Cancelled due to the Coronavirus outbreak >> EMPA Lecture Kenneth Marcus
EMPA Lecture Kenneth Marcus - The Liquid Sampling-Atmospheric Pressure Glow Discharge: A Combined Atomic and Molecular (CAM) Ionization Source.
The world of chemical analysis has been divided into two worlds, elemental and molecular, since before the time of the Bünsen burner. Exquisite methods have been developed across the many forms of spectroscopy which have been tailored for the determination of the elemental and molecular species composition (both qualitative and quantitative) of diverse materials. For most sample types, there is the need to affect comprehensive analysis to provide both types of information. Unfortunately, the underlying physics and chemistry preclude the practical existence of singular methods that provide this capability. In the realm of analytical mass spectrometry, there are ionization sources, and indeed mass analyzer systems, that operate exclusively in either the atomic or molecular space; as Kipling said “never the twain shall meet”. At least until now. This laboratory, in collaboration with the Pacific Northwest National Laboratory, has developed the liquid sampling-atmospheric pressure glow discharge (LS-APGD) as a highly versatile ionization source. Early efforts focused first on elemental analysis, with the potential power of the approach towards isotope ratio mass spectrometry (IRMS) best demonstrated in the coupling of the microplasma with an array of Orbitrap mass analyzers. While never suggested as a strong suit of that organic MS, the combination of the known high-resolution capabilities, with the inherent multiplex advantages found in Fourier transform (FT) processing, yields surprisingly high levels of IR precision and accuracy. Implementation of novel time domain acquisition and processing capabilities (Spectroswiss Booster) provides benefits beyond standard Orbitrap systems. Beyond the more-widely demonstrated atomic MS capabilities (akin to ICP-MS), the same ionization source can be operated to yield molecular mass spectra that are reminiscent of those derived from atmospheric pressure chemical ionization (APCI) and electrospray ionization (ESI) from species ranging from low molecular weight pharmaceuticals to proteins and organometallic complexes. Thus, the LS-APGD microplasma is a combined atomic and molecular (CAM) ionization source. Toggling between the atomic and molecular spectra production modes can be affected by either changes in the sustaining electrolye/carrier solutions or by changing plasma operation regimes. In the first case, atomic mass spectra are derived when 2% HNO3 is used as the electrolyte, while mixed solvents (H2O:methanol:acetonitrile) provide a strong proton transfer environment. The differences in spectral character will be presented. A newly designed set of electrode geometries provides a means of operating the plasma using a single solvent, by toggling the energy input to the plasma. Thus, the spectral characteristics can be modulated on sub-second time scales. The latter approach is seen as a key development in terms of affecting CAM-MS in the scope of liquid chromatography separations. It is believed that the concept of CAM-MS, affected on more widely-available organic MS platforms, may open up totally new approaches to comprehensive chemical analysis.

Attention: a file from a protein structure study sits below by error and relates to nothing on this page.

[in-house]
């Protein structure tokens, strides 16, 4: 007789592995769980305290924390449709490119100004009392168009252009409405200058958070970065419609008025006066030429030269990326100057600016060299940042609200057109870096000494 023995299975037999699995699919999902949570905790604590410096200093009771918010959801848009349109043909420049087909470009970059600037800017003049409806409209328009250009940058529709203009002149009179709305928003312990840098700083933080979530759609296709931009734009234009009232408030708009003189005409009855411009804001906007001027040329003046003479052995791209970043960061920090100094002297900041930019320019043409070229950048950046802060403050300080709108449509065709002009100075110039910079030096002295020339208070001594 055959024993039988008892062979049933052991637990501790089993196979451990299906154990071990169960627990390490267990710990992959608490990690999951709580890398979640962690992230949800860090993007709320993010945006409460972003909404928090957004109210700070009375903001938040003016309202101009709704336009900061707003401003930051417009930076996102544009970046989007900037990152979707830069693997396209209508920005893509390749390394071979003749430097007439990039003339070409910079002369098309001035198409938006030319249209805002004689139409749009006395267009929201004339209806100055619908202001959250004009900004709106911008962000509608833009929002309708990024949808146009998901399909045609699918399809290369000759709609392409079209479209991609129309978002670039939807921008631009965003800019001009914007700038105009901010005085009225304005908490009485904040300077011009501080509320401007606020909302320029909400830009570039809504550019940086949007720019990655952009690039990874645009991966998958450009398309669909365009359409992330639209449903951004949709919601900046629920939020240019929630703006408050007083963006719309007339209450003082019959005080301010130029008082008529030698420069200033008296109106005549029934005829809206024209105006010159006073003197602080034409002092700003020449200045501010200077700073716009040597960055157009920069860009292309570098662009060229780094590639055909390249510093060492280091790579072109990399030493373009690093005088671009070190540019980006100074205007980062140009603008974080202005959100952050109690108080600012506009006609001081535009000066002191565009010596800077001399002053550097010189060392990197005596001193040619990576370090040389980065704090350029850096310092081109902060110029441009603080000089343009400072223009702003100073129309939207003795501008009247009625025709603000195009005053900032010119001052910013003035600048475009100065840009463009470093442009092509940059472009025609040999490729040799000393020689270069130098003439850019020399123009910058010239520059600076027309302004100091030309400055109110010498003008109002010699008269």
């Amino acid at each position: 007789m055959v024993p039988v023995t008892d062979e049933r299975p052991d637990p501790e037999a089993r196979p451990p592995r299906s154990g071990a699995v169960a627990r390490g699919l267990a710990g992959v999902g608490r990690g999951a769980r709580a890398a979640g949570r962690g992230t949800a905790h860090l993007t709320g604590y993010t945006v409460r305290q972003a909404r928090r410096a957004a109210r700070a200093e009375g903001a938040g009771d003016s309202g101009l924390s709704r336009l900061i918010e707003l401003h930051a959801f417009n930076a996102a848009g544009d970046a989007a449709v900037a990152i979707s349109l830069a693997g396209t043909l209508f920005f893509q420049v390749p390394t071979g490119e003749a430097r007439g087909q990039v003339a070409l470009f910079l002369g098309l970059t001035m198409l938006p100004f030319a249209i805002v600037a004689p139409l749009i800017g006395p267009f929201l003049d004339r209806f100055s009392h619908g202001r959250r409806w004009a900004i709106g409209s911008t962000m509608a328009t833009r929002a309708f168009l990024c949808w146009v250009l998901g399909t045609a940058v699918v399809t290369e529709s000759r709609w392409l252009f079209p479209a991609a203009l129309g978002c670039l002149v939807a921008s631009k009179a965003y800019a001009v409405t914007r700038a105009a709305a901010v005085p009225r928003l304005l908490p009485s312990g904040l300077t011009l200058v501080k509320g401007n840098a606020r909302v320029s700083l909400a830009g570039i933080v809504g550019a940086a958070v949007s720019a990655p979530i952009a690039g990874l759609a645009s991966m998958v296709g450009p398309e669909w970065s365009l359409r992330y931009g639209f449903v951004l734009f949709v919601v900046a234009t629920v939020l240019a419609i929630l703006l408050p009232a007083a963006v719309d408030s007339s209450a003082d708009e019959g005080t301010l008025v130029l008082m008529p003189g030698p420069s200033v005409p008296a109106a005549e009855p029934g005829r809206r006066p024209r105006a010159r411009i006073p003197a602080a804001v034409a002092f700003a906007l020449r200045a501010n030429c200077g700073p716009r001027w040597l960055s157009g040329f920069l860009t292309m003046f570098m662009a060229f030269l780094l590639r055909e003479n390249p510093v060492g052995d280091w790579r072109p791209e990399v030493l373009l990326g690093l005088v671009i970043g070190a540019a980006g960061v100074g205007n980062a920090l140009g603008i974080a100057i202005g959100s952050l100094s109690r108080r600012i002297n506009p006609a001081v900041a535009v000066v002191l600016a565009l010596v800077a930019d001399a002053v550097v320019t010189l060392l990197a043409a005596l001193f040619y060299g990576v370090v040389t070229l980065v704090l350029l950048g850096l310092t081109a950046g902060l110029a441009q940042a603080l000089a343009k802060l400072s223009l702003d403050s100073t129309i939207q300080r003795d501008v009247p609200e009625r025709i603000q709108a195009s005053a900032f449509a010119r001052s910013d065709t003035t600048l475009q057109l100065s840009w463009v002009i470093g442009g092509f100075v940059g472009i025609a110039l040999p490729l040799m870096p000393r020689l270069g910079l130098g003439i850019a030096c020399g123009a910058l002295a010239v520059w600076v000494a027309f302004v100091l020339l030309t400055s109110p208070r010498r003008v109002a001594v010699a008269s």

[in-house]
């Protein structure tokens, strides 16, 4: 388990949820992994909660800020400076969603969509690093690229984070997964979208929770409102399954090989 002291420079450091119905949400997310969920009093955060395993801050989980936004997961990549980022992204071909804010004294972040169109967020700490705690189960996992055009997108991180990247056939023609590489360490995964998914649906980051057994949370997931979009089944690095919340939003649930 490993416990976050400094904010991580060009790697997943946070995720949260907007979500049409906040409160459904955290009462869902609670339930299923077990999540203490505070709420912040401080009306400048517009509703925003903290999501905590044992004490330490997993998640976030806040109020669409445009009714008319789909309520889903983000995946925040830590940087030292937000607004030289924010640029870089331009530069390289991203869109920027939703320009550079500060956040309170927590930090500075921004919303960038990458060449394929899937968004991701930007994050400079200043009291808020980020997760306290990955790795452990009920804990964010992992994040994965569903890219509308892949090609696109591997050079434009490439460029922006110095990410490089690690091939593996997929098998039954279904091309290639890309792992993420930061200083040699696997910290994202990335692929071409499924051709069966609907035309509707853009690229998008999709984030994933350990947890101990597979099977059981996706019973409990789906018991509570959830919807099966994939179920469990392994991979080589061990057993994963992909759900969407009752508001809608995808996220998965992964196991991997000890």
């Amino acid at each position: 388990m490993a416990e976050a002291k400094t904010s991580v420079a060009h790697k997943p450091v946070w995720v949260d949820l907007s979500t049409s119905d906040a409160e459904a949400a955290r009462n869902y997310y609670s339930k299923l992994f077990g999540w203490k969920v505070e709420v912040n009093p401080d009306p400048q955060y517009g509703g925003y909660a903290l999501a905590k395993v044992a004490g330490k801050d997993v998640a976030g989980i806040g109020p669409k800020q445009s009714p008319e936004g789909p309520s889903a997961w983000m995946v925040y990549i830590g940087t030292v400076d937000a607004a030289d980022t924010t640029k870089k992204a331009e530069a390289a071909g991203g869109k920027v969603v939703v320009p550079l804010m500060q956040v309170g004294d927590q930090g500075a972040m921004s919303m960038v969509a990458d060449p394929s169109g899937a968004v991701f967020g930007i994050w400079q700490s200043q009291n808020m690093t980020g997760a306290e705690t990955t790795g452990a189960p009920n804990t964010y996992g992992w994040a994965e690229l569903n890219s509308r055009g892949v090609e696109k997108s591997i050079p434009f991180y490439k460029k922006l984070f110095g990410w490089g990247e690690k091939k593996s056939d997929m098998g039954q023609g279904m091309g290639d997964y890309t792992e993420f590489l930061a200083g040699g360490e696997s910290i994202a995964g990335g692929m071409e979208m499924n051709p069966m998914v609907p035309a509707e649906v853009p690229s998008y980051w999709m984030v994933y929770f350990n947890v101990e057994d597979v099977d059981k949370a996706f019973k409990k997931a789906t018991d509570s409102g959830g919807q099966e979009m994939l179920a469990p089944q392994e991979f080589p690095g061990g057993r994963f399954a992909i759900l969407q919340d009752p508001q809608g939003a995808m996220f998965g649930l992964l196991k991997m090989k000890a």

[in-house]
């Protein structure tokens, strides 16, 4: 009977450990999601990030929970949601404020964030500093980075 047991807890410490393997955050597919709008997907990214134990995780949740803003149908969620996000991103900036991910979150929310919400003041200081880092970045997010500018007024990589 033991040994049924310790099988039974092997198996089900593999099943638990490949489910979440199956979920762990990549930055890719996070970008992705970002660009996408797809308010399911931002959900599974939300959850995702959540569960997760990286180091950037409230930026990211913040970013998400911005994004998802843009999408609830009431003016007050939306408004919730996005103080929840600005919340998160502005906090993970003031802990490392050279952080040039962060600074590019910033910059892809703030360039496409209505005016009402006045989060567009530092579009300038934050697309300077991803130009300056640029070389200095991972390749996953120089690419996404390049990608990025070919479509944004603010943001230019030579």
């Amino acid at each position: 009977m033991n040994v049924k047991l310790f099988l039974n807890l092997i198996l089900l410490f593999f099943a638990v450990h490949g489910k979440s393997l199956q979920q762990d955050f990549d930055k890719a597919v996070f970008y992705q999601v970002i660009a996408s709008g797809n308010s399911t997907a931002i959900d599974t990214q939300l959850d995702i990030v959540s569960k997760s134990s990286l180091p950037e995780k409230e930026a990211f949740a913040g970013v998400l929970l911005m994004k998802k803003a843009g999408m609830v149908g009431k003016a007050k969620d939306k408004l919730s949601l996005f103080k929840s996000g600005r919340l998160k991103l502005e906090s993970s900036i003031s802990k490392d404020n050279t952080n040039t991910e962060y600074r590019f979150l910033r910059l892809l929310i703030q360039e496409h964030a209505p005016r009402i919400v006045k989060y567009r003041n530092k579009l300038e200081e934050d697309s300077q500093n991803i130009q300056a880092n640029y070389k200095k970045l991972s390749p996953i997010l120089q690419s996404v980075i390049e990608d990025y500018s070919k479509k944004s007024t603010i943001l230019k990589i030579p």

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IMSC travel award
5 Postgraduate Awards
• 5 awards of €1200 will be made to assist the awardees in travel and attendance at the
• Each winner will receive a complimentary subscription to the Journal of Mass
• The postgraduate student winners will include representatives from Europe/Africa, Asia/
and the Americas.
• Each winner will present a 15-minute oral presentation on their work in the JMS Awards
• Each winner will receive a certificate and mention in the Journal and have the opportunity
to publish their paper in the journal if they choose.